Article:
Customers often choose a restaurant because of word of mouth. In the online world, though, decisions all start with search and trust.
When searching for a restaurant online, potential customers want to know your website is safe, your business is legit, your dishes look tasty and customers love your restaurant. Building trust with your website is paramount to online success.
You can start building online trust with honesty and empathy, but you still need to show why your business is trustworthy. Telling isn't enough. Potential customers need proof if they're going to be converted into guests.
In this post, I’m going to share 18 ways to build trust with your restaurant website.
1. Don’t Have Any Website Warnings
A website with site warnings informs potential customers that your website contains malware, phishing, scams or isn't secure (see image).
Websites that aren't secure lower trust, reduce search engine rankings and hurt business — especially since Safari and Chrome now mark all HTTP sites as “not secure." Domains that use SSL (Secure Sockets Layer) encrypt the connection between browsers and websites.
When I conduct a Website Audit and find clients don’t have an SSL certificate, I either recommend getting a free certificate from Webflow or Squarespace when I redesign their website or getting a free certificate from Let’s Encrypt.
To quickly determine if your website is secure, open a browser to see if your domain’s URL begins with https:// and a closed padlock icon next to the URL. You can also use Google Search Console to learn if any security issues threaten the trust of your website.
2. Use a Domain That Accurately Reflects Your Restaurant
Domains are IP (internet protocol) addresses that have been made human-readable. Instead of visitors having to remember a number like 315.912.7.25 to visit a site, they just enter “restaurantname.com.”
Companies should use a domain that accurately reflects their business. However, if a business is named “Taco Bob,” but the domain isn’t available, choose a close alternative that accurately describes the business like “tacobobatlanta.net” or “tacobobatlanta.com.”
Avoid the following:
- Use a custom domain (e.g. example.com)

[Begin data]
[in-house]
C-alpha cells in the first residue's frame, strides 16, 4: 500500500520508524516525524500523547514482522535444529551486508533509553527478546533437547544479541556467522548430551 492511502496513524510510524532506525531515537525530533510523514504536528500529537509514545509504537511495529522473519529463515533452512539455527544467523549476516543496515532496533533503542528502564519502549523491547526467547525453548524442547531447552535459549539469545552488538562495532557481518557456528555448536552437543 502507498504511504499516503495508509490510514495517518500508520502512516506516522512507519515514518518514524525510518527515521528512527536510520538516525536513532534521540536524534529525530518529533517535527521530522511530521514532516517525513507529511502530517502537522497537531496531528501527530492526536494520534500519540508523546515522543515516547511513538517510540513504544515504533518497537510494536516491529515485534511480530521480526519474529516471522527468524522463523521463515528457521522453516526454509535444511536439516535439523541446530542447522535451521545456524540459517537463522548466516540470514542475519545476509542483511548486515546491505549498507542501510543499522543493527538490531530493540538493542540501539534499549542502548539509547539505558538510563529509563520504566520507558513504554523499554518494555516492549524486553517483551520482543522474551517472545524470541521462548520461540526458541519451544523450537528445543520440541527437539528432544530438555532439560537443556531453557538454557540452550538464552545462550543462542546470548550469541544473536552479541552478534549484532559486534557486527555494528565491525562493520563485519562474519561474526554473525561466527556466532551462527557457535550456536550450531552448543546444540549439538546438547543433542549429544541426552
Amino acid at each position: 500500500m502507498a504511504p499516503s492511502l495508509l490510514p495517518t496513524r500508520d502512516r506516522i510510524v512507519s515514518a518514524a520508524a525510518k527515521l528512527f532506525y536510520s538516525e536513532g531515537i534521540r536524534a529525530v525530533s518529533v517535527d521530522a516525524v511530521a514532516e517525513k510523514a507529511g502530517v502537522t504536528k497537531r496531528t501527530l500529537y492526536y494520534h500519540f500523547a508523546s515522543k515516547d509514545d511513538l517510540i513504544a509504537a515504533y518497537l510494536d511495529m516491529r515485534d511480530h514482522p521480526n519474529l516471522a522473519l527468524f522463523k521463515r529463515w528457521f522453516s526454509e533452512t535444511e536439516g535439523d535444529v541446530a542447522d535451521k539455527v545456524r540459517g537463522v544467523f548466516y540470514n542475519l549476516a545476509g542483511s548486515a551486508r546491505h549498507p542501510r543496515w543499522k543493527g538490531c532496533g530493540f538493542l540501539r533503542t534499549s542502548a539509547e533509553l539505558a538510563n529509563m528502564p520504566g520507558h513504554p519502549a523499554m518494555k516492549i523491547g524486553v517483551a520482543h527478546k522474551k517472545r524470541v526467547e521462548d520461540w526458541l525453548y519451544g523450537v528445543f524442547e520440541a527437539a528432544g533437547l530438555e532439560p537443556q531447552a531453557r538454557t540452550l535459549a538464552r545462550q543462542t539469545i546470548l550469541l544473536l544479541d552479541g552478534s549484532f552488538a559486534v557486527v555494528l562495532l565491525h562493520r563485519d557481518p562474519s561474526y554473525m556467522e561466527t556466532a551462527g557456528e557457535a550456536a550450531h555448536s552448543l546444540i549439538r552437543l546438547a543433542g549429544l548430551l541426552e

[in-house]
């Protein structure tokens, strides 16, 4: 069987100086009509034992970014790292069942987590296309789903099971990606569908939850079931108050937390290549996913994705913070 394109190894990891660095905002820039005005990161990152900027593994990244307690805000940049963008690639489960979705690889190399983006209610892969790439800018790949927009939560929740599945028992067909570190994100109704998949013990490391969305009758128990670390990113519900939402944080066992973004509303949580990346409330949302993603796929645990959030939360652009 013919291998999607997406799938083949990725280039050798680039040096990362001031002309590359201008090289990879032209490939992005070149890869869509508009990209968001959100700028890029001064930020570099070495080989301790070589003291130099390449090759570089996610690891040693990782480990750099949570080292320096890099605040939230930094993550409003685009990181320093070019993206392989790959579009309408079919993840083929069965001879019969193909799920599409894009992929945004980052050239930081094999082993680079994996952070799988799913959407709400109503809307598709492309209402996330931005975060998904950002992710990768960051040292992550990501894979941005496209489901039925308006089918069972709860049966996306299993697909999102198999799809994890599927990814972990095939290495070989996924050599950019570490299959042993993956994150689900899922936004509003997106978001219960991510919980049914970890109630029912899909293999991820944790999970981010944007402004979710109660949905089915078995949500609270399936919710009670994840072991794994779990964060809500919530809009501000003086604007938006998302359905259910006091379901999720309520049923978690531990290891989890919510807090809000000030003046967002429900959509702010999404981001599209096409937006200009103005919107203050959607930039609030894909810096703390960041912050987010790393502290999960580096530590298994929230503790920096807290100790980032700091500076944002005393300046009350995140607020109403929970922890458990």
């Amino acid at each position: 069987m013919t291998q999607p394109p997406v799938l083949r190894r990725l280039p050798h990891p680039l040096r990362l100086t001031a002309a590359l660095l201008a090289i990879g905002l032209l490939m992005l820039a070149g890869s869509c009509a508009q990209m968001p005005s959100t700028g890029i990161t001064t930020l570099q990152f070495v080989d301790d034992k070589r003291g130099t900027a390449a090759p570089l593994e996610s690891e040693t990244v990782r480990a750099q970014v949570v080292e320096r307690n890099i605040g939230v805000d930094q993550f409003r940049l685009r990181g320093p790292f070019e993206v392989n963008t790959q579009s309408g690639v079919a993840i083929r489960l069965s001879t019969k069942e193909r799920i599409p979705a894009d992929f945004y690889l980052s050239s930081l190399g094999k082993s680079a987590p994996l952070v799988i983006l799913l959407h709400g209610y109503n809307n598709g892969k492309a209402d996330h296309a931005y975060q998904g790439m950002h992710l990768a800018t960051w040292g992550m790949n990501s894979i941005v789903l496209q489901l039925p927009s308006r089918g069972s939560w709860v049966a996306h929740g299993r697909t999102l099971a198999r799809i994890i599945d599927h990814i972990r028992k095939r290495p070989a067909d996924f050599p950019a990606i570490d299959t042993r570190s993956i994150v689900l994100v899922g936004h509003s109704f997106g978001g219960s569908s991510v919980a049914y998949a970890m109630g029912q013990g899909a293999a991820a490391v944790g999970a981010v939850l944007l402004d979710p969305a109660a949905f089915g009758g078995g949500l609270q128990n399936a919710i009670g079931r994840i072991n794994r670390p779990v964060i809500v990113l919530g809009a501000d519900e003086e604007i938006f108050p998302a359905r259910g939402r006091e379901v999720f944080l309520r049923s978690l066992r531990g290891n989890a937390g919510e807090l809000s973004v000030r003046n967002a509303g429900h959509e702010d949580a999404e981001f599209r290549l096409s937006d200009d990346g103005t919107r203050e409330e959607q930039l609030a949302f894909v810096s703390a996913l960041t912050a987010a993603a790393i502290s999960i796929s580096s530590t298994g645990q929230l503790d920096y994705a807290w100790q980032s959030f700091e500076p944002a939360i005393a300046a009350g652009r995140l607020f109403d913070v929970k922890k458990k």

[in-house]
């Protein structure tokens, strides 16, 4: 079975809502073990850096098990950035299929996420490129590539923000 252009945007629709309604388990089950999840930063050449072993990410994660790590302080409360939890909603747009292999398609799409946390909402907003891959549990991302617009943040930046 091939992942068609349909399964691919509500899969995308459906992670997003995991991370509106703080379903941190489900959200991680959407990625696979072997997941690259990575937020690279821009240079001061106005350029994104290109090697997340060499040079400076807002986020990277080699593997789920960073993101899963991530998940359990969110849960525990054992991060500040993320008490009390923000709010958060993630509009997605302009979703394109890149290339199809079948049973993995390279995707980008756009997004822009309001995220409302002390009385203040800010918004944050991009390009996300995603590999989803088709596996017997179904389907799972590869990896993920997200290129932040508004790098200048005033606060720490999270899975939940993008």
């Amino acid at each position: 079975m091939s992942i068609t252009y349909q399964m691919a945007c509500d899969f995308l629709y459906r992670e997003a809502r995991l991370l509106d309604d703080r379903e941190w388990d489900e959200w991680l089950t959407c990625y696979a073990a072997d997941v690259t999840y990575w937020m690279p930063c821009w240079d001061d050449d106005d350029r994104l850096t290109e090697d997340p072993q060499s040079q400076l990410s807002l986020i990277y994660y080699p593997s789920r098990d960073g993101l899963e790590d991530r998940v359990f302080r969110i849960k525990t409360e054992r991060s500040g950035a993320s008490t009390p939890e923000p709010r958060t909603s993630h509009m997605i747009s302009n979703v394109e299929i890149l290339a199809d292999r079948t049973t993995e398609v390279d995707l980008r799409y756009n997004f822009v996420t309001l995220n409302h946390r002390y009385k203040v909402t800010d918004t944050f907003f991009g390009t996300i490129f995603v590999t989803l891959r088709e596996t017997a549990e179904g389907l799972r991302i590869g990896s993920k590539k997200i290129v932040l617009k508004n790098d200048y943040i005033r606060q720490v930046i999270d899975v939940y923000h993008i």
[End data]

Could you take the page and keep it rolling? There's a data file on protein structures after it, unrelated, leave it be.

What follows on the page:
- Avoid confusing domains (e.g. tacobob.restaurant)
- Avoid spammy-sounding domains (e.g. 123-r2f.com)
- Avoid domains that could be potential trademark conflicts (e.g. loneyplanetrestaurant.com)
Use a registrar like Google Domains. Also, consider registering multiple TLDs (top-level domains) like .org, .net, .us, etc.
3. Make Your Website Aesthetically Pleasing
Just as readers often judge books by their cover, potential customers do the same with restaurant websites. In just 50 milliseconds, they’re deciding if they can trust and respect your business.
A restaurant website might look and feel untrustworthy if the branding looks cheap. Poor photography, excessive drop shadows and reflections won’t help either.
Evaluate the aesthetics of your site and enlist colleagues, test groups and friends for constructive feedback. If you're still unsure about the aesthetics, compare your website to others in competitor restaurants.
4. Aim for Zero Usability Issues
Trustworthy sites have zero or few usability issues. They load quickly. They're responsive. They’re easy to navigate. On the other hand, sites with usability issues might fail Google’s mobile-friendly test, have slow load times, poor structure, broken links, auto-playing videos, excessive pop-ups, etc.
Review your site to ensure it doesn't have any usability issues. If you’re unsure how to evaluate your site, study the competition. What do they appear to be doing right, wrong or not doing? If you still need help, it might be time for a Website Audit.
5. Avoid Spelling and Grammar Mistakes
Typos, misspelled words or poorly worded sentence isn't going to lead to distrust, but it won't help either, especially if it occurs frequently. For example, if the about page often misspells words like "chief" instead of "chef" and uses two spaces after a period instead of one space — the target market might assume the restaurant doesn't care about details.
Use tools like Grammarly to spell check and grammar check, but also use an editor to proofread and copyedit.
6. Include Testimonials
Potential customers want to know what previous customers thought of a restaurant. Testimonials from Google, Facebook, Yelp and other relevant and authoritative sites help to build online trust.
Start encouraging — not bribing — customers to rate and review your company on authoritative sites. Add those testimonials throughout your website.
7. Include Awards or Certificates
Potential customers are more likely to trust your restaurant if it's been officially recognized by a relevant and authoritative award like the James Beard Foundation Awards, Michelin stars or the Travelers' Choice Award from TripAdvisor (see image). Not only does this position your restaurant as trustworthy, but it also signals your success.
List any relevant awards or certificates and include images. If you don't have any yet, set SMART goals and begin working toward getting the awards you desire.